Hundreds flocked to the recent three-day Green Field and Food Fair at the Royal University of Agriculture (RUA) in Phnom Penh to explore agricultural products and test their knowledge on food safety.

The highlight for many was the UN Food and Agriculture Organisation (FAO) booth, which stood out from others showcasing produce and processed agricultural products. Participants eagerly scanned a QR code with their smartphones, answering questions about food safety for a chance to win prizes.

Ngun Sok, a 20-year-old first-year student at RUA, was drawn to the booth by the crowd. Curiosity piqued, he ventured inside and learned about the FAO-organised quiz offering prizes like notebooks and materials on food storage, safety, contamination and avian influenza. Eager to test his knowledge, he decided to participate.

“Participants took the quiz, which consisted of five to six short questions testing general knowledge, long-term food storage and food susceptibility to contamination,” he tells The Post.

“The inclusion of such quizzes within events like this one is refreshing and valuable. By fostering interactive learning about food safety, they promote public awareness and should be widely adopted,” he adds.

Knowledge leads to healthy habits

Pheng Sokhat, a 22-year-old student at the RUA’s Faculty of Fisheries and Aquaculture, believes that answering the questions was an opportunity to learn more about ensuring health and preventing the spread of zoonotic diseases.

“Taking the quiz served as a valuable learning experience concerning food handling practices and maintaining health,” he says.

He shares concern about limited awareness of food safety due to insufficient publicity efforts.

He explains that despite awareness campaigns by ministries, institutions and local organisations, some communities and families remain uninformed about the risks associated with food-borne illness.

Ol Kunthim, a student from Kampong Cham province, found answering questions at the agricultural fair particularly beneficial as it provided immediate learning and practical experience, considering the fair also showcased a diverse selection of agricultural products.

“It makes us understand how to live, protect our health, practice clean living and maintain good hygiene habits,” she says.

Ley Sophea, a 20-year-old veterinary medicine student from Takeo province, saw the quiz as an opportunity to step outside his comfort zone and experiment with new knowledge, underscoring the importance of trial and error in the learning process.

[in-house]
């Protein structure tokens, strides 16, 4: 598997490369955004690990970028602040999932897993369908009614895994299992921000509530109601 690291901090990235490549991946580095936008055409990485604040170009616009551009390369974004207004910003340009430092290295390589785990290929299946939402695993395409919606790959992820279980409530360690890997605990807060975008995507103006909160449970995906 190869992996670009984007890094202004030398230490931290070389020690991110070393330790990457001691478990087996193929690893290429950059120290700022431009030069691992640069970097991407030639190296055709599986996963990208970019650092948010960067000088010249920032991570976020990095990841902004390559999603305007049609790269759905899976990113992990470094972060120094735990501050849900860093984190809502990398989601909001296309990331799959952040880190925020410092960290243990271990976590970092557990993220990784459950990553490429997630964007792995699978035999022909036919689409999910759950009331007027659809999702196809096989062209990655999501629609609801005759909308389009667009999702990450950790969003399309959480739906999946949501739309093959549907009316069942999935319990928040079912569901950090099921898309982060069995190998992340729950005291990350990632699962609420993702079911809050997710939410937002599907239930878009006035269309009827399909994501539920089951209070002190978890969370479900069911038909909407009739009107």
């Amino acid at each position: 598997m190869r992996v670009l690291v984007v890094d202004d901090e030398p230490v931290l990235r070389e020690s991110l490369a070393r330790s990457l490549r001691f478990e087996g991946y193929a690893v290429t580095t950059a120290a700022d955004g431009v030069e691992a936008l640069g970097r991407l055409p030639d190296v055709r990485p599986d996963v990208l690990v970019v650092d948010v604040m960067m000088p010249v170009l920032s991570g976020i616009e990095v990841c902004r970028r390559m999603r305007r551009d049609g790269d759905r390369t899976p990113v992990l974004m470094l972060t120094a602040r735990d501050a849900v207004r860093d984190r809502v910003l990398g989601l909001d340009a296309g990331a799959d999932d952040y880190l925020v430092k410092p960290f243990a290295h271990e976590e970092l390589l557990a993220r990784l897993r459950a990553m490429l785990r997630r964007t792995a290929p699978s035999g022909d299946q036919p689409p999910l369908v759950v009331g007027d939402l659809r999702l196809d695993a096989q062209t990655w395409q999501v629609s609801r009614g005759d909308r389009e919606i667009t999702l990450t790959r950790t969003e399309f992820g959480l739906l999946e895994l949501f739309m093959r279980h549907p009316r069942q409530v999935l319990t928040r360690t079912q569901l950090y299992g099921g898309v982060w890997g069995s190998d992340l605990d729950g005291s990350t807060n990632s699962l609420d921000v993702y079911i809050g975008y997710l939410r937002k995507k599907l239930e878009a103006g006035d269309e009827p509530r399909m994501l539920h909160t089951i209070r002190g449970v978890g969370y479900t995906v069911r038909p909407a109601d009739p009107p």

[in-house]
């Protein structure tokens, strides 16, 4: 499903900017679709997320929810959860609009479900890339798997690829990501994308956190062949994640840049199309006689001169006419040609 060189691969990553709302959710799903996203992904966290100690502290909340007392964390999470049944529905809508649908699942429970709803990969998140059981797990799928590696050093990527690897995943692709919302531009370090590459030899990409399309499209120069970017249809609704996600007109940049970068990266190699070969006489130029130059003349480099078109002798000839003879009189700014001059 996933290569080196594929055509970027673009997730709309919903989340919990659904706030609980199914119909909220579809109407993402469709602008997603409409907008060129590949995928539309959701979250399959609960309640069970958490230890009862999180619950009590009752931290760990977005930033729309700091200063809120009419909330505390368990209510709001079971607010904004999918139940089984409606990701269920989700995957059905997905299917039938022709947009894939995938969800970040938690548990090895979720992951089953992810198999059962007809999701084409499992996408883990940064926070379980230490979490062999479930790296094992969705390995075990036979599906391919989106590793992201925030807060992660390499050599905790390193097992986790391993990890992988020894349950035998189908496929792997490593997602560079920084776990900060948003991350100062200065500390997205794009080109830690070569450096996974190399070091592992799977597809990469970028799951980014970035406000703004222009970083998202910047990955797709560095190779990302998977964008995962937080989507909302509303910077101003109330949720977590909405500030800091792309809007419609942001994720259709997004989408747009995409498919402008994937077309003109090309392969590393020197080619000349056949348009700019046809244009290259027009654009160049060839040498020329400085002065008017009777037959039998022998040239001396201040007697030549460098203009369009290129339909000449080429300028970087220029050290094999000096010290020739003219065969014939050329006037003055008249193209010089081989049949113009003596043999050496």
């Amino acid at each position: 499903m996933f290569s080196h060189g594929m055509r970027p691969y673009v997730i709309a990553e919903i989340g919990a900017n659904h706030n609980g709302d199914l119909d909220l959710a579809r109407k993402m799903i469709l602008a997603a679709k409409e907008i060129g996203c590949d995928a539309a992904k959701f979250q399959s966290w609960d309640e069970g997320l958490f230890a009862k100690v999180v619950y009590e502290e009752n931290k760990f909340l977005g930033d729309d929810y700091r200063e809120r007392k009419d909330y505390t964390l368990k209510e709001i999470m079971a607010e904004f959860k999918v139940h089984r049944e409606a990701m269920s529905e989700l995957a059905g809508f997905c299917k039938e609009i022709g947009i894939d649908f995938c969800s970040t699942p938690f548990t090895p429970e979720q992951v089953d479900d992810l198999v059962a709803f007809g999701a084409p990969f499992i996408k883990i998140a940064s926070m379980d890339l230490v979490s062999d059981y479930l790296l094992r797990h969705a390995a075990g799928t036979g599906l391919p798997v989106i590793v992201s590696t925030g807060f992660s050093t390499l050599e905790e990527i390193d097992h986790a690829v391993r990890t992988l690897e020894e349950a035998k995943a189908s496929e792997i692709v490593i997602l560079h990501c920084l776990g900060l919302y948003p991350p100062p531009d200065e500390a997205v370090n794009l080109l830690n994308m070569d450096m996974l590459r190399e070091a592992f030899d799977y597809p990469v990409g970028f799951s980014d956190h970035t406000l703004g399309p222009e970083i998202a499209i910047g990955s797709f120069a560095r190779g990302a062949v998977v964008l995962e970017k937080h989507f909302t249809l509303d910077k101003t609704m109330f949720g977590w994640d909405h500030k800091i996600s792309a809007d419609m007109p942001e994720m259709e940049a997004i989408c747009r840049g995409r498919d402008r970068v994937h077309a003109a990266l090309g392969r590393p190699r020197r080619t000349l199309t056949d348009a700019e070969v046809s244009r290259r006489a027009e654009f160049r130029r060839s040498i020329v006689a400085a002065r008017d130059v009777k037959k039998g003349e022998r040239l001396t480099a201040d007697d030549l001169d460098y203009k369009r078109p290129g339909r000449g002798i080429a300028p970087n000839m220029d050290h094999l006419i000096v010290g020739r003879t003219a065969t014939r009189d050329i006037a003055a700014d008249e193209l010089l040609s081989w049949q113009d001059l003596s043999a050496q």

Initiative raises awareness

Sophea says that despite being widespread, food-borne contamination often goes unconsidered. Examples include coughing or sneezing near food, saliva exposure during speech, handling food with unwashed hands or having open wounds while preparing food. 

“Participating in the quiz, regardless of the outcome, offers valuable learning opportunities. The provided materials equip participants with essential knowledge to prevent food-borne infections and ultimately contribute to public health improvement,” he says.

Ung Bo Ratana, a private company general manager who participated in the quiz, says the experience brought to light knowledge gaps she previously had, particularly regarding bacterial and insect transmission through food.

“The quiz, particularly beneficial for non-agricultural students, serves as a valuable tool for understanding food safety practices and protecting oneself from food-borne illnesses,” she says.

Thong Ra, a food safety expert at the UN Industrial Development Organisation (UNIDO), considers incorporating food safety questionnaires into community events an effective tool for raising public health awareness and alerting individuals who may not be fully cognisant of the risks or consequences of food-borne infections.

“While not a nationwide programme, this initiative effectively raises awareness of food safety among participants and incentivises engagement through a question-and-answer format with the potential to win prizes,” he says.

He notes the surprising gap in food safety awareness, where many incorrectly believe it only applies to food containing chemicals.